Click here to see a slideshow of the former speaker of the House.

    In early May, he made his 2012 run official. "I have been humbled by all the encouragement you have given me to run," Gingrich wrote on Facebook and Twitter.

    But a month later, the campaign was practically in ruins — with his campaign manager, spokesman, senior strategists all resigning en masse. Most cited issues with the "direction" of the campaign. But Gingrich vowed to press on.

    Slideshow: Newt Gingrich

    Also at issue: Gingrich’s personal life could make winning the support of social conservatives thorny for the twice-divorced former lawmaker. In a damning interview earlier this year, Esquire quoted one of Gingrich’s former wives describing him as a hypocrite who preached the sanctity of marriage while in the midst of conducting an illicit affair.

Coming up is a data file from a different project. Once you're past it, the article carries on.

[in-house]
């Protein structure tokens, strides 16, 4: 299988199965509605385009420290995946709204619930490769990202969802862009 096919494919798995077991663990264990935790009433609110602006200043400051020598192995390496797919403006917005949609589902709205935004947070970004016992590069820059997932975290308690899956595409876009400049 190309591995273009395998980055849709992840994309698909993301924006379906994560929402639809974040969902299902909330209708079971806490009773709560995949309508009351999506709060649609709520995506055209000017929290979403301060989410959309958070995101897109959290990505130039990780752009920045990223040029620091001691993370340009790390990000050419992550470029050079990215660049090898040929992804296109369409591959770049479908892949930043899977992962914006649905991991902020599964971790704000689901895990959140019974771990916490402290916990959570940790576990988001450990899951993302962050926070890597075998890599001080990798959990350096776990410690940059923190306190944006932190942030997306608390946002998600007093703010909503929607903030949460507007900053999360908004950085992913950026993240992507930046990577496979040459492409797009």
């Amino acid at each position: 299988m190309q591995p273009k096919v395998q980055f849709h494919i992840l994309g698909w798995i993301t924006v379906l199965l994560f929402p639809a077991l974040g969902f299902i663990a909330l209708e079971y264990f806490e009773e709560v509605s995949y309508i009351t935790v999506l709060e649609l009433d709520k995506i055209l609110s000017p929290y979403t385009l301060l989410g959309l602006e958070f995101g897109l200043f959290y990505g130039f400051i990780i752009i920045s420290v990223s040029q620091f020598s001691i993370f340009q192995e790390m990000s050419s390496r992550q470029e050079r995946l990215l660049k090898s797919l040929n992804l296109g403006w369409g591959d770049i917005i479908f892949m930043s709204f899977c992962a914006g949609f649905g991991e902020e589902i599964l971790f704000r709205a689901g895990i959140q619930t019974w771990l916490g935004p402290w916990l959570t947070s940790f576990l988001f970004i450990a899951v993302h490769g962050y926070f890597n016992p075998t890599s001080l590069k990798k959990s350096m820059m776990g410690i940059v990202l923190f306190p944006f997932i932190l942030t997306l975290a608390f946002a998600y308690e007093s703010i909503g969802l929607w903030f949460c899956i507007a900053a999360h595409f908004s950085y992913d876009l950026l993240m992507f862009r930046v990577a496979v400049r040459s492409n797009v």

Additional obstacles include his recent criticism of Rep. Paul Ryan’s fiscal plan as “right-wing social engineering" and reports of a $500,000 line of credit to Tiffany’s, the luxury jewelry company.

  • Gary Johnson, announced on April 21

    Image:Gary Johnson
    Jim Cole  /  AP
    Former New Mexico Gov. Gary Johnson

    The former New Mexico governor took a big leap in late April, not by announcing an exploratory committee, but by actually announcing his official candidacy. “I’m running for president of the United States,” he told a couple of supporters and cameramen gathered for his announcement outside the New Hampshire State Capitol.

    He's a steadfast libertarian who supports the legalization of marijuana. He vetoed more than 700 pieces of legislation during his two terms as governor.

Photos: Mitt Romney

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  1. Mitt Romney at the age of 1, in 1948, the son of the eventual three-term Republican governor of Michigan and unsuccessful presidential candidate, George Romney, and his wife, Lenore, an unsuccessful candidate for senator from Michigan. (MittRomney.com) Back to slideshow navigation
  2. Mitt with his father, George Romney, taken about 1957. (MittRomney.com) Back to slideshow navigation